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Book part
Publication date: 12 November 2018

Nicola Gratton and Ros Beddows

With confidence in the British Political system in decline, it is more important than ever that the top-down approach to decision-making and service strategy in public…

Abstract

With confidence in the British Political system in decline, it is more important than ever that the top-down approach to decision-making and service strategy in public services is challenged. In this chapter, we examine how coproduction of services can be achieved using Get Talking, an approach to participatory action research that utilizes creative consultation techniques to engage with publics. We explain how the approach enabled Staffordshire Fire and Rescue Service (SFRS) to involve young people in the development of a Children and Young People’s Strategy. The case study approach, building on qualitative methods including focus groups and semi-structured interviews, demonstrates how creative approaches were used by public sector staff to engage young people and partners in strategy development. Creative consultation techniques were used to facilitate the focus group activity. While using Get Talking as an approach to policy development required a resource investment in terms of staff time, it provided SFRS with insight into the needs of service users. This resulted in a more relevant strategy being developed and a cultural shift in how the organization works with young people. Engagement with the Get Talking process had a positive effect on staff, providing them with a sense of ownership over the resulting strategy, enhanced the reputation of SFRS with partners, and improved relationships with young people through demonstrating that they were valued partners in coproduction. While the approach was well received by all parties, challenges of using Get Talking in a public service setting resulted in pragmatic adaptations to a traditional PAR approach.

Details

From Austerity to Abundance?
Type: Book
ISBN: 978-1-78714-465-1

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Article
Publication date: 18 October 2018

Heather Tolland and Heather Laithwaite

The purpose of this paper is to explore patient and staff views of a new intervention “Talking Groups” within a medium secure setting.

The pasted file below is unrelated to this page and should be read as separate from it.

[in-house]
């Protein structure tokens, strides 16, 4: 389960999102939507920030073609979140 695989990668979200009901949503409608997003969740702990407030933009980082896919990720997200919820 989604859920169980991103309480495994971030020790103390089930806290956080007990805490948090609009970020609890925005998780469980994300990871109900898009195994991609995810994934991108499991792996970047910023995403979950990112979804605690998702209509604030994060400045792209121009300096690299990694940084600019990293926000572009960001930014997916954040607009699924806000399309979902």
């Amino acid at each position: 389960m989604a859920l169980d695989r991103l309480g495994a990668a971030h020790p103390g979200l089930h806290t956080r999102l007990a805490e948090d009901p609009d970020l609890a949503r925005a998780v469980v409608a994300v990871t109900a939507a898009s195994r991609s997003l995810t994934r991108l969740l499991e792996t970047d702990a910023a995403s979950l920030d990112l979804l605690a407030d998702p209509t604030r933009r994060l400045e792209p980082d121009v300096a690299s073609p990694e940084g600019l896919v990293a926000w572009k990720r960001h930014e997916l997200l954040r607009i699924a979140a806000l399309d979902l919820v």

Abstract

Purpose

The purpose of this paper is to explore patient and staff views of a new intervention “Talking Groups” within a medium secure setting.

Design/methodology/approach

Seven patients and eight members of staff who had attended Talking Groups in the medium secure wards participated in semi-structured interviews. Interviews were transcribed and analysed using thematic analysis.

Findings

The analysis revealed four key themes related to the aims, content and perceived benefits of Talking Groups: information; relationship building; engagement and patient involvement in developing activities/interventions.

Practical implications

If Talking Groups are extended to other wards in the medium secure unit, information sessions should continue as part of the groups, as these were valued by patients and provided useful information about transition, human rights and medication.

Originality/value

The findings suggest that Talking Groups have benefits for patients and staff within this medium secure setting. Findings from this evaluation can be used to inform the development of Talking Groups across different wards in this unit.

Details

Journal of Forensic Practice, vol. 20 no. 4
Type: Research Article
ISSN: 2050-8794

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Article
Publication date: 1 December 2007

Joan Murphy, Cindy Gray and Sylvia Cox

Enabling people with dementia to continue to communicate their views, needs and preferences as their condition progresses is essential for development of person‐centred…

Abstract

Enabling people with dementia to continue to communicate their views, needs and preferences as their condition progresses is essential for development of person‐centred services and care facilities. This paper describes part of a 15‐month research project funded by the Joseph Rowntree Foundation. It examined the effectiveness of Talking Mats, a low‐technology communication tool, to help people with dementia express their opinions, in comparison with usual communication methods. The study involved 31 people at different stages of dementia who were interviewed about their well‐being under three conditions: unstructured (ordinary) conversation, structured conversation and Talking Mats conversation. The study found that Talking Mats can improve the communication ability of many people at all stages of dementia in expressing their views about their well‐being.